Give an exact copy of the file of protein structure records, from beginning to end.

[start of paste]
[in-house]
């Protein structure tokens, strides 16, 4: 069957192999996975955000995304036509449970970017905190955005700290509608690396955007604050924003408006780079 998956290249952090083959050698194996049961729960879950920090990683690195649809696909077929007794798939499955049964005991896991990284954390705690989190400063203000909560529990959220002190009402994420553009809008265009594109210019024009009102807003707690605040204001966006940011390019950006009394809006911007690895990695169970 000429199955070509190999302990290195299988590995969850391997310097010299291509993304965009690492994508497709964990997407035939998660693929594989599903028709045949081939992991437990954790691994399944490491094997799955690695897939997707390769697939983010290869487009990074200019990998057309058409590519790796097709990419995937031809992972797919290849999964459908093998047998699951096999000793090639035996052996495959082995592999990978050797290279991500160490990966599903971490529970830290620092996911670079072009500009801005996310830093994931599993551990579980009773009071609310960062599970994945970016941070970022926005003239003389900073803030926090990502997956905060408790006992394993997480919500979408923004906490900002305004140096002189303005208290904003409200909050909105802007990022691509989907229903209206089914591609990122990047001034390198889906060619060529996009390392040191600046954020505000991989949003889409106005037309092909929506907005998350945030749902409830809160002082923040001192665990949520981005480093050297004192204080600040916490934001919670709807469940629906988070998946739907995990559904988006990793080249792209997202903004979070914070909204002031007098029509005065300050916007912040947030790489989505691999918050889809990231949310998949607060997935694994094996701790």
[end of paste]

[in-house]
């Protein structure tokens, strides 16, 4: 069957192999996975955000995304036509449970970017905190955005700290509608690396955007604050924003408006780079 998956290249952090083959050698194996049961729960879950920090990683690195649809696909077929007794798939499955049964005991896991990284954390705690989190400063203000909560529990959220002190009402994420553009809008265009594109210019024009009102807003707690605040204001966006940011390019950006009394809006911007690895990695169970 000429199955070509190999302990290195299988590995969850391997310097010299291509993304965009690492994508497709964990997407035939998660693929594989599903028709045949081939992991437990954790691994399944490491094997799955690695897939997707390769697939983010290869487009990074200019990998057309058409590519790796097709990419995937031809992972797919290849999964459908093998047998699951096999000793090639035996052996495959082995592999990978050797290279991500160490990966599903971490529970830290620092996911670079072009500009801005996310830093994931599993551990579980009773009071609310960062599970994945970016941070970022926005003239003389900073803030926090990502997956905060408790006992394993997480919500979408923004906490900002305004140096002189303005208290904003409200909050909105802007990022691509989907229903209206089914591609990122990047001034390198889906060619060529996009390392040191600046954020505000991989949003889409106005037309092909929506907005998350945030749902409830809160002082923040001192665990949520981005480093050297004192204080600040916490934001919670709807469940629906988070998946739907995990559904988006990793080249792209997202903004979070914070909204002031007098029509005065300050916007912040947030790489989505691999918050889809990231949310998949607060997935694994094996701790």